• Users Online: 50
  • Home
  • Print this page
  • Email this page
Home About us Editorial board Ahead of print Current issue Search Archives Submit article Instructions Subscribe Contacts Login 


 
 Table of Contents  
ORIGINAL ARTICLE
Year : 2019  |  Volume : 4  |  Issue : 2  |  Page : 60-65

Stability study of Kumari (Aloe vera [L.] burm.) Swarasa (juice) with respect to baseline microbial diagnostic modalities


1 Department of Rasashastra and Bhaishajya Kalpana, Institute for Post Graduate Teaching and Research in Ayurveda, Jamnagar, Gujarat, India
2 Head, Microbiology Laboratory, Institute for Post Graduate Teaching & Research in Ayurveda, Gujarat Ayurved University, Jamnagar, Gujarat, India
3 Departments of Rasashastra and Bhaishajya Kalpana, Institute for Post Graduate Teaching and Research in Ayurveda, Gujarat Ayurved University, Jamnagar, Gujarat, India

Date of Submission16-Sep-2019
Date of Decision18-Oct-2019
Date of Acceptance01-Nov-2019
Date of Web Publication09-Jan-2020

Correspondence Address:
Dr. Pravin Jawanjal
Department of Rasashastra and Bhaishajya Kalpana, Institute for Post Graduate Teaching and Research in Ayurveda, Jamnagar, Gujarat
India
Login to access the Email id

Source of Support: None, Conflict of Interest: None


DOI: 10.4103/bjhs.bjhs_50_19

Rights and Permissions
  Abstract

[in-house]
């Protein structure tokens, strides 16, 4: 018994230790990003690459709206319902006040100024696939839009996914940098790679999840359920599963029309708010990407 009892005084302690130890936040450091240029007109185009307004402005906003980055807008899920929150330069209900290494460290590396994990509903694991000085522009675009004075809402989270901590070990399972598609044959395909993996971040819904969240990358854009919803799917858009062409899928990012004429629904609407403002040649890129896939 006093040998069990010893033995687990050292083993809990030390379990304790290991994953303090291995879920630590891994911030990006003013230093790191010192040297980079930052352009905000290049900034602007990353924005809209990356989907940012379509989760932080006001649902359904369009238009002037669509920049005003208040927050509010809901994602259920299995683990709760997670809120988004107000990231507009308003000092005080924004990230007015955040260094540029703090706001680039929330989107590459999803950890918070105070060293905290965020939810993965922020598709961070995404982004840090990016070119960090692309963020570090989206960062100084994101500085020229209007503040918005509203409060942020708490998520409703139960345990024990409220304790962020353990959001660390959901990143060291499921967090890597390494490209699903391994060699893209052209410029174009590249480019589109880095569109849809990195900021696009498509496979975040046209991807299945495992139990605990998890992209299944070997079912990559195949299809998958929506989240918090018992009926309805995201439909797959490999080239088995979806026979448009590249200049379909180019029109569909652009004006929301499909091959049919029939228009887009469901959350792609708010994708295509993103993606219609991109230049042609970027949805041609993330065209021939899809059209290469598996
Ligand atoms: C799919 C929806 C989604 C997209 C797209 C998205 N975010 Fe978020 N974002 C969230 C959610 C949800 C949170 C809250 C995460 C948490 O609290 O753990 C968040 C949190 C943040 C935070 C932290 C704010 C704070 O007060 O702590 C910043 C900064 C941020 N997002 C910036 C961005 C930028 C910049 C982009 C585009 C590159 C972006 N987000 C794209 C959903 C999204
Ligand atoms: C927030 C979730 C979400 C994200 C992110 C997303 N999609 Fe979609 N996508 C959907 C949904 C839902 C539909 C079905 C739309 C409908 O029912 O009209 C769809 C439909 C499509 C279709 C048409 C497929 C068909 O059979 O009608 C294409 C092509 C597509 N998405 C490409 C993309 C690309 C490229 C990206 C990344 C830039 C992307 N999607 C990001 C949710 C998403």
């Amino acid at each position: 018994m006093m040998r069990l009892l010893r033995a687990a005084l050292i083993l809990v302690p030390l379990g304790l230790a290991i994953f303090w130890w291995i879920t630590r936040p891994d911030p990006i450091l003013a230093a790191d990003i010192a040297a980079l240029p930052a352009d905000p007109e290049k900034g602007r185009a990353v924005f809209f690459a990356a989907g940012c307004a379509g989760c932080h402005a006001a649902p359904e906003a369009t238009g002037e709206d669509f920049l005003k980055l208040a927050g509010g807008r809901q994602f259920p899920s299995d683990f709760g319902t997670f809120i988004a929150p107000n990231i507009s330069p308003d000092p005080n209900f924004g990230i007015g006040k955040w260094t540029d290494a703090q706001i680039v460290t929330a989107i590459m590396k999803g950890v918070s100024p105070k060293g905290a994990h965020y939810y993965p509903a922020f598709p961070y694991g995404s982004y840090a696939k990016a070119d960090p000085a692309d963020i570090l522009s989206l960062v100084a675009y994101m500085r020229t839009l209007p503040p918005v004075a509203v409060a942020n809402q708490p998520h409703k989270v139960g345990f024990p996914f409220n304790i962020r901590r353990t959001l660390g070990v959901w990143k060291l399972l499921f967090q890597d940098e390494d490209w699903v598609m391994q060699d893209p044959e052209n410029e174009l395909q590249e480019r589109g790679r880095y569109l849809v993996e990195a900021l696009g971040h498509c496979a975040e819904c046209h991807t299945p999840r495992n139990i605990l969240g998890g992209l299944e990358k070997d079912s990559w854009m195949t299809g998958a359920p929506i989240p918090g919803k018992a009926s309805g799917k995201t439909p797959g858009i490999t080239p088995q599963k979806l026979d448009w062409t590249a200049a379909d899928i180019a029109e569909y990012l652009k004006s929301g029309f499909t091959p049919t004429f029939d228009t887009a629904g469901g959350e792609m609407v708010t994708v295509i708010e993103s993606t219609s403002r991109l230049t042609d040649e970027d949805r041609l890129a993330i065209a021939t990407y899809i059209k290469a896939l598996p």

BACKGROUND: Swarasa, one of the most popular Kalpana among five basic Kalpana, is widely used therapeutically as well as pharmaceutically. A clear description of Swarasa is available in all Samhitas regarding its preparation, and utility.
AIMS: This study aims to carry out the stability of Kumari Swarasa with respect to its microbial profile.
MATERIALS AND METHODS: Sample of Kumari Swarasa was prepared and studied to check microbial contamination at regular intervals.
RESULTS: Five samples were subjected to the microbiological study from the date of the preparation to the date of last microbiological study. No, any contaminations were found in the microbiological study in the range of minimum of one day and a maximum of three days after preparation of sample.
DISCUSSION: Hence, the present study was carried out to observe the stability study of Kumari Swarasa with respect to microbial contamination of samples prepared and preserved in different climatic and temperature conditions. Thus, a baseline microbial profile was studied at regular intervals. At the end of the study, it was found that shelf life of Aloe vera juice was varied as per humidity and temperature.
CONCLUSION: The microbiological study of Kumari Swarasa shows its stability in the range of a minimum of one day and maximum of three days after the preparation of the sample.

Keywords: Aloe Vera, Kumari, Swarasa, Stability


How to cite this article:
Jawanjal P, Cholera M S, Bedarkar P, Patgiri B J. Stability study of Kumari (Aloe vera [L.] burm.) Swarasa (juice) with respect to baseline microbial diagnostic modalities. BLDE Univ J Health Sci 2019;4:60-5

How to cite this URL:
Jawanjal P, Cholera M S, Bedarkar P, Patgiri B J. Stability study of Kumari (Aloe vera [L.] burm.) Swarasa (juice) with respect to baseline microbial diagnostic modalities. BLDE Univ J Health Sci [serial online] 2019 [cited 2020 May 27];4:60-5. Available from: http://www.bldeujournalhs.in/text.asp?2019/4/2/60/275436